The Schnauzer is a breed said to have originated in Germany, and is said to be a cross between a Poodle and Affenpinscher.  Schnauzers come in three different breed sizes, and can range from 11 to 30 pounds.   While these dogs aren’t big by any means, Schnauzers are very protective and will bark at any new faces that may come into its home.  Schnauzers do not shed much at all, though their coats do require grooming to keep hair at an acceptable length.

5.  Havanese

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The Havanese is very comparable to the Bichon Frise, except the breed is native to Cuba, hence its name meaning “Little Dog from Havana.”  The breed dates back to the time of the Cuban Revolution and slowly gained popularity in the U.S. years later.  A very playful dog, the Havanese is another breed that does not shed much at all.  But, despite the lack of shedding, this dog’s coat is known to produce and collect dander, so daily brushing is ideal in order to decrease the amount of allergy irritants.

4.  Maltese

maltese

Originally bred on the Island of Malta, the Maltese is another breed that is commonly compared to the Bichon Frise.  The Maltese is a very active and playful dog for its small size, and short walks are ideal in order to keep them well-exercised.  This breed is well known for its long, pure white coat that requires daily brushing and grooming to avoid matting and tangles.  Grooming is also necessary to prevent tear-staining around the eyes.  Despite the long coat, the Maltese does not have an undercoat, which greatly reduces the amount of shedding and dander.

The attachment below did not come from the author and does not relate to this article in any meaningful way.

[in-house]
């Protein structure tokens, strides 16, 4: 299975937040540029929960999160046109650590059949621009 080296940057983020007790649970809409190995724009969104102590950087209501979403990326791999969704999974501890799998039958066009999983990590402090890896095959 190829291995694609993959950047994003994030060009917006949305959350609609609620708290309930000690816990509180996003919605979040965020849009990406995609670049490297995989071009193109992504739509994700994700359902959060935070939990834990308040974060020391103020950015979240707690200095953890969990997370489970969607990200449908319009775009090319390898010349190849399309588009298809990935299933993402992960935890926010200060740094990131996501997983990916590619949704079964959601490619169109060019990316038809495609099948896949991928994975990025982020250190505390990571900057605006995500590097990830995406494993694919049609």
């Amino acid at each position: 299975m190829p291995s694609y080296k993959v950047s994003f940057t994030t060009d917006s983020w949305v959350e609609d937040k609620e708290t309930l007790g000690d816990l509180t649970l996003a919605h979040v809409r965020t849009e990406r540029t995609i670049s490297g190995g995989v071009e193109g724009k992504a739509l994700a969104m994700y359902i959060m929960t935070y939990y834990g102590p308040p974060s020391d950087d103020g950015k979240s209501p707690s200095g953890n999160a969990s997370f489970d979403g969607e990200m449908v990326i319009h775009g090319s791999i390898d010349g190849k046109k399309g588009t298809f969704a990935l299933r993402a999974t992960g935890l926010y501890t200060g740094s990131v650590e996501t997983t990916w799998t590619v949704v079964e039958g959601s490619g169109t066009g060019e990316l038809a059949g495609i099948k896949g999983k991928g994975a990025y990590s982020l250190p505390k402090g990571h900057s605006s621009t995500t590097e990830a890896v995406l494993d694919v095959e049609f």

3.  Bichon Frise

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As this breed’s name translates to in French, the Bichon Frise is truly a curly lap dog that is soft, cuddly, fluffy, and everything you’d expect out of a big puff of fur.  The Bichon Frise is a playful dog, despite its size and is known for its gentle nature, making it a great dog for any family.  This breed has an all-white coat that has very minimal shedding, which means that grooming is a must-do as the hair can easily become matted if not taken care of properly.

2.  Poodle

poodle